Hacking your car

As we move into the “internet of things”–objects and devices connected to the internet–we are learning that those things can be hacked.  This is especially true of late-model automobiles, which are packed with computers and online connections.  Hackers can access your car via OnStar, navigation systems, diagnostic programs, bluetooth connections, etc., etc., whereupon they can unlock your doors, start your engine, turn your steering wheel, and shut off your brakes, among other kinds of havoc.

Craig Timberg has written a fascinating article on how all of this is done and the little that automakers are doing to stop it. [Read more…]

The epic cybersecurity fail

A hacker–probably connected to the Chinese government–has hacked into the databases of the Office of Personnel Management, stealing personal records on some 21 million federal employees.  The stolen information includes the results of security clearances, as well as coercion material on people with security clearances, meaning that this is an intelligence disaster.  Nebraska freshman Senator Ben Sasse, perhaps my highest-ranking personal acquaintance, has written perceptively about this in Wired Magazine, no less.  Excerpt and link after the jump.

(HT to Anthony Sacramone, whom you should also read on the subject.) [Read more…]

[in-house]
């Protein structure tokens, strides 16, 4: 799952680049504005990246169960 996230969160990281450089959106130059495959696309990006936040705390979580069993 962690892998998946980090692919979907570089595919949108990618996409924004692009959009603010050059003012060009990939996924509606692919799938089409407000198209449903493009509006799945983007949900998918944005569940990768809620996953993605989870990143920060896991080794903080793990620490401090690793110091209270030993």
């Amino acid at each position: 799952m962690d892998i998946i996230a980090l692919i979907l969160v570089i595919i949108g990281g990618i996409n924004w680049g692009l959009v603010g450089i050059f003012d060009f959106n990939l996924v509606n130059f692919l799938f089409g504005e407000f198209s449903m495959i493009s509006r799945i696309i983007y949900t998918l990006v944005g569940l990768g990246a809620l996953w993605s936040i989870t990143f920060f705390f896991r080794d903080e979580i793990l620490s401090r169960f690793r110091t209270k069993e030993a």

North Korean hackers win

We blogged about  the hack of Sony pictures, apparently by North Koreans angry about “The Interview,” a comedy about an attempt to assassinate that country’s dear leader, Kim Jong-un.  The organization that broke into the company’s data released vast amounts of embarrassing information online, including racially charged remarks about President Obama from chief executives, insulting information about how the studio viewed certain stars, and financial details about who makes more than who.  Not to mention entire movies that can now be pirated before their release.

But then the hackers had this to say about the release of the movie on Christmas day:  “The world will be full of fear.  “Remember the 11th of September 2001. We recommend you to keep yourself distant from the places at that time. (If your house is nearby, you’d better leave.)”

With this dirrect threat,  many theater chains and distributors cancelled the showings.  Whereupon Sony has killed the movie completely. [Read more…]

Hacked and attacked

This blog was down for much of the weekend due to some hacker! I prefer to think that it was some automatic spammer that detected a vulnerability in some outdated software rather than some individual person acting out of malice or antagonism. Before too much mayhem could ensue, DreamHost, the company whose server hosts us, shut everything down.

Thanks to my former student Stewart Lundy for staying up until at least 1:42 a.m. in Sunday fixing everything, which included installing all kinds of updates and extra security features. If anything like this ever happens to you, or if you need someone to work on your blog or even your computer, let Stewart take care of it via his brand-new company Bulldog Technology.

I should also put in a plug for DreamHost, which has always handled my problems quickly and with great dispatch, e-mailing me back within minutes of my pleas for help. (If you want to use them for your own web hosting, click that link and enter the promo code “cranach” and I believe you’ll get some kind of deal. It’s only $5.95 a month, with lots of freebies.)

Anyway, I never thought a hacker would attack this blog, uncontroversial as we always are.